This is indeed what was found: men significantly outperformed women in the first condition, but didn’t in the second condition. In other words, it appears that the mere possibility of not answering makes confidence an important factor.

In the third experiment, 148 students replicated the commission condition of the second experiment with the additional benefit of being allowed unlimited time. Half of the students were required to give confidence ratings.

The advantage of unlimited time improved performance overall. More importantly, the results confirmed those produced earlier: confidence ratings produced significant gender differences; there were no gender differences in the absence of such ratings.

In the final experiment, 153 students were required to complete an intentionally difficult line judgment task, which men and women both carried out at near chance levels. They were then randomly informed that their performance had been either above average (‘high confidence’) or below average (‘low confidence’). Having manipulated their confidence, the students were then given the standard mental rotation task (omission version).

As expected (remember this is the omission procedure, where subjects could miss out answers), significant gender differences were found. But there was also a significant difference between the high and low confidence groups. That is, telling people they had performed well (or badly) on the first task affected how well they did on the second. Importantly, women in the high confidence group performed as well as men in the low confidence group.

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How early environment impacts cognitive development

February, 2012

Follow-up on an early child-care program for low-income children finds long-term benefits for education and employment. A large study pinpoints the advantages children from higher-income families have over those from low-middle families. Norway shows how extending compulsory education is linked to higher IQ.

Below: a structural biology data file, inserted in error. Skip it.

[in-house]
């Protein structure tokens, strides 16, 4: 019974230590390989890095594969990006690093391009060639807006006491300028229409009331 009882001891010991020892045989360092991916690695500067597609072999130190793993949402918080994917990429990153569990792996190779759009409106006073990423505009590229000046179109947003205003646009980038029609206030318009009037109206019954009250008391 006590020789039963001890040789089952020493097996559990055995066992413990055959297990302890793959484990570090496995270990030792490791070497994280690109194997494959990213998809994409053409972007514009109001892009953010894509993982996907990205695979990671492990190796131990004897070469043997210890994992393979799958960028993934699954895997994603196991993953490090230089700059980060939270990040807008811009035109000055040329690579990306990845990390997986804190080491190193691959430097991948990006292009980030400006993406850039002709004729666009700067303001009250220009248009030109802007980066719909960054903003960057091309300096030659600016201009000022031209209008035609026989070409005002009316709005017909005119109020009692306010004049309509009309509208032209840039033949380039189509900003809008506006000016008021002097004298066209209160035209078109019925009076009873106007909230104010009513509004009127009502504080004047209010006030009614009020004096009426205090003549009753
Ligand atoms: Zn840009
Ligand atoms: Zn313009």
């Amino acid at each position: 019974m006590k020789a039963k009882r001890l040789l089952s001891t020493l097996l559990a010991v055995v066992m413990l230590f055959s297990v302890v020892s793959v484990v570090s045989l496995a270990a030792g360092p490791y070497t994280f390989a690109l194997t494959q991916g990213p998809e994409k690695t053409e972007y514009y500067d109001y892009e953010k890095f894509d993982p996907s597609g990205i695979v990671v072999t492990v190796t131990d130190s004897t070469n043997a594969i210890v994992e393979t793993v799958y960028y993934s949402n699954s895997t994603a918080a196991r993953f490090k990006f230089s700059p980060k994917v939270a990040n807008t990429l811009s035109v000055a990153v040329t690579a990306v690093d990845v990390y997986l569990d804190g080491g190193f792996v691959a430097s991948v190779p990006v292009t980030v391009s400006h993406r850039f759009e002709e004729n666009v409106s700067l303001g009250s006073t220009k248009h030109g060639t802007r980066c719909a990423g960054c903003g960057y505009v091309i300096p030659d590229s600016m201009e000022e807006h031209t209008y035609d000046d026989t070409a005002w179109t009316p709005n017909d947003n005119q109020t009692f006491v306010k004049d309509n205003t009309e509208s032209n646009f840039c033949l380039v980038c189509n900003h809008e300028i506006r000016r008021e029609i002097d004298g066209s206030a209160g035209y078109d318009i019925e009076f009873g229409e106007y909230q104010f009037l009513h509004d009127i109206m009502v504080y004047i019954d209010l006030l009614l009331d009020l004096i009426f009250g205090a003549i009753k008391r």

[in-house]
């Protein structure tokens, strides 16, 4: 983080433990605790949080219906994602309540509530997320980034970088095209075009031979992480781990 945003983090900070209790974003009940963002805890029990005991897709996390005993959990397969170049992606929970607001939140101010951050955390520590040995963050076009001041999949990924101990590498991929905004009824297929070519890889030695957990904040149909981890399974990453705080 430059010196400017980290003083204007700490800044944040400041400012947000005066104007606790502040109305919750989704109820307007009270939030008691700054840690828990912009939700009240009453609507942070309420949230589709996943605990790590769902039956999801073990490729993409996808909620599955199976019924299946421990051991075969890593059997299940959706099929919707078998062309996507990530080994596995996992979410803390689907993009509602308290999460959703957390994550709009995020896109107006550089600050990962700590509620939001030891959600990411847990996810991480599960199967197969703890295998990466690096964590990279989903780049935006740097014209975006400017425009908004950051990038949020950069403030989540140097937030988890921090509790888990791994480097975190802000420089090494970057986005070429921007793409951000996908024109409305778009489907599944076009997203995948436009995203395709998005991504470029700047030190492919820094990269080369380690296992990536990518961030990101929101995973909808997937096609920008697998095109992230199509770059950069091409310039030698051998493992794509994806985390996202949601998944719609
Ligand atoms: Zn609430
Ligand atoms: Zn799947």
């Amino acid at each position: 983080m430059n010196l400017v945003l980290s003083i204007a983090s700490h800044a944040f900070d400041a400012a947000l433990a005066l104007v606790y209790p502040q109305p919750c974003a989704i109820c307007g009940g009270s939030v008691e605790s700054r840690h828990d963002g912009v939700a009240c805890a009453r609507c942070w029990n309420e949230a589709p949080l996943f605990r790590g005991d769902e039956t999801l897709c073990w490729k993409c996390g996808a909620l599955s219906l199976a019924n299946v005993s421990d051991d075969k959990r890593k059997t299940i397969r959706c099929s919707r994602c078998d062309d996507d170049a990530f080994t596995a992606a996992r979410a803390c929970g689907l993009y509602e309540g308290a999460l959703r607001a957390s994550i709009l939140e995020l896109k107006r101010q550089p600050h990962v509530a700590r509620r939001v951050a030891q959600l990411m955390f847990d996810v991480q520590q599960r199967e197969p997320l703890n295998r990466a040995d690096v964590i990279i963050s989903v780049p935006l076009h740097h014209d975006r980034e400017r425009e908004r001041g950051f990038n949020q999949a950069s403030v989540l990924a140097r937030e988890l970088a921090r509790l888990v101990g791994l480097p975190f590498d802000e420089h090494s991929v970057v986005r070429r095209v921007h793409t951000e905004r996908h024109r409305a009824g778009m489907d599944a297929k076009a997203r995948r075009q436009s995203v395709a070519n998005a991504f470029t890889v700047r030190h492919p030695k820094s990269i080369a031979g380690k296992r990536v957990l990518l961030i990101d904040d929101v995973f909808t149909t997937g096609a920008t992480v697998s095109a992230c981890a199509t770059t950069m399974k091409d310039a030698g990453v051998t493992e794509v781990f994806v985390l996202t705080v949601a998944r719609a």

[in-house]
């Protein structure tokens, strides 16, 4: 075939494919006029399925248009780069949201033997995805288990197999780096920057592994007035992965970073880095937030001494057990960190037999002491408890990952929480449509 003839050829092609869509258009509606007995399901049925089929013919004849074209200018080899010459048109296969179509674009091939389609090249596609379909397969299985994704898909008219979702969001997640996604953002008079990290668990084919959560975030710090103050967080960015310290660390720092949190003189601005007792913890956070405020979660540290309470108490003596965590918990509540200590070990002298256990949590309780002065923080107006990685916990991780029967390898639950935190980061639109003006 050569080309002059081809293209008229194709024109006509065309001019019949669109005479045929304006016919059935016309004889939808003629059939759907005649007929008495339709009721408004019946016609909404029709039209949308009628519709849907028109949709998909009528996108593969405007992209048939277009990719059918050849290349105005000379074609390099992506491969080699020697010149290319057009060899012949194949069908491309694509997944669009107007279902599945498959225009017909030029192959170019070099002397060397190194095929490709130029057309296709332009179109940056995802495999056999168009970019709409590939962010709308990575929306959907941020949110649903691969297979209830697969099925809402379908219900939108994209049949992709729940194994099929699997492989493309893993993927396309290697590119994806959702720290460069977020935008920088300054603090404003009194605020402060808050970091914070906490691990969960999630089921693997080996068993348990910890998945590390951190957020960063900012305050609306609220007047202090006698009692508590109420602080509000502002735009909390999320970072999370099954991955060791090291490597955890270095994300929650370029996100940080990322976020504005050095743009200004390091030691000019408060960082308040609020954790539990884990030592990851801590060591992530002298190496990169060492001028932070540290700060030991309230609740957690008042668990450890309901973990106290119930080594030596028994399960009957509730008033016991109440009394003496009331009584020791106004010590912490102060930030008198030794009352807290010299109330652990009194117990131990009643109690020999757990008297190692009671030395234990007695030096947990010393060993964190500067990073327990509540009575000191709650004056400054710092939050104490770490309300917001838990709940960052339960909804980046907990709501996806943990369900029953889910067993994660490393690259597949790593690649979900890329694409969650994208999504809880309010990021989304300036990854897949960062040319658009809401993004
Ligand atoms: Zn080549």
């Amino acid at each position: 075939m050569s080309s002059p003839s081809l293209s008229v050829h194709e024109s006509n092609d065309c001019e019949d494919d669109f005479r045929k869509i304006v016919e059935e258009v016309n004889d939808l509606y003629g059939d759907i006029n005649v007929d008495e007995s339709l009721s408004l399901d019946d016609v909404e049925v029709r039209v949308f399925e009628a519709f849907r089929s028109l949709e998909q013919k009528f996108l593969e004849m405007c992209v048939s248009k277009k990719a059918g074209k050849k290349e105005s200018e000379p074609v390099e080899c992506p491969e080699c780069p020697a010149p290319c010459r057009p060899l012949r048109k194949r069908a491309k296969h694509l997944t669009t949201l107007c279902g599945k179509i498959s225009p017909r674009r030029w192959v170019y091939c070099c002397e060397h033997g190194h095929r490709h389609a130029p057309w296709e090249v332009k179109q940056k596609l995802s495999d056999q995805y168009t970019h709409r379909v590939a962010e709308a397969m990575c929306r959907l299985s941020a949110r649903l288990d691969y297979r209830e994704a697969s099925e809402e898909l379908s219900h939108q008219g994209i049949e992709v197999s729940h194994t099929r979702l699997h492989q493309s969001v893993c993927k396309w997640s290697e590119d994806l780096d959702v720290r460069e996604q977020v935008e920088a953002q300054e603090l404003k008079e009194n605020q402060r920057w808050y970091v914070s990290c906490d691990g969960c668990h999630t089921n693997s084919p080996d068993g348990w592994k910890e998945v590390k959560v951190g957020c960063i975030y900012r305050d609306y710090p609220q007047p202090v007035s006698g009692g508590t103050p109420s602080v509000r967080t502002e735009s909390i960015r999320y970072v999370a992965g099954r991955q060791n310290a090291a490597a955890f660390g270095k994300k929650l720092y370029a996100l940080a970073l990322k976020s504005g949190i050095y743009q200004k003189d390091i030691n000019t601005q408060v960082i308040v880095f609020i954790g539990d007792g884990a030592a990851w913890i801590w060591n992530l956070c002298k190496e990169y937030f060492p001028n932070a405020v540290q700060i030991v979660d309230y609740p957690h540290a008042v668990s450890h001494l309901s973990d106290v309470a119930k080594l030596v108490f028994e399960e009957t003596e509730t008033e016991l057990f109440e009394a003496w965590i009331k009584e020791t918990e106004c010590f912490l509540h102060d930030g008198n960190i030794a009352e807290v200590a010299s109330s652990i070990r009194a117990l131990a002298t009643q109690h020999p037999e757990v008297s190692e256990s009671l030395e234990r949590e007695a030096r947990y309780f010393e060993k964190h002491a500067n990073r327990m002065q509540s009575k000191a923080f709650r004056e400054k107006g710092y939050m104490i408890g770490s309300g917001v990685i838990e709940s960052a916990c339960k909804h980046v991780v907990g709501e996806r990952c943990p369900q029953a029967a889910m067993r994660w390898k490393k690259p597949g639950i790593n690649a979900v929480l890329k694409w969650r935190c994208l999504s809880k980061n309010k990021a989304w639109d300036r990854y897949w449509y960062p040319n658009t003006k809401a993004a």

Benefits of high quality child care persist 30 years later

Back in the 1970s, some 111 infants from low-income families, of whom 98% were African-American, took part in an early childhood education program called the Abecedarian Project. From infancy until they entered kindergarten, the children attended a full-time child care facility that operated year-round. The program provided educational activities designed to support their language, cognitive, social and emotional development.

The latest data from that project, following up the participants at age 30, has found that these people had significantly more years of education than peers who were part of a control group (13.5 years vs 12.3), and were four times more likely to have earned college degrees (23% vs 6%).

They were also significantly more likely to have been consistently employed (75% had worked full time for at least 16 of the previous 24 months, compared to 53% of the control group) and less likely to have used public assistance (only 4% received benefits for at least 10% of the previous seven years, compared to 20% of the control group). However, income-to-needs ratios (income taken into account household size) didn’t vary significantly between the groups (mainly because of the wide variability; on the face of it, the means are very different, but the standard deviation is huge), and neither did criminal involvement (27% vs 28%).

See their website for more about this project.

Evidence that more time at school raises IQ

It would be interesting to see what the IQs of those groups are, particularly given that maternal IQ was around 85 for both treatment and control groups. A recent report analyzed the results of a natural experiment that occurred in Norway when compulsory schooling was increased from seven to nine years in the 1960s, meaning that students couldn’t leave until 16 rather than 14. Because all men eligible for the draft were given an IQ test at age 19, statisticians were able to look back and see what effect the increased schooling had on IQ.

They found that it had a substantial effect, with each additional year raising the average IQ by 3.7 points.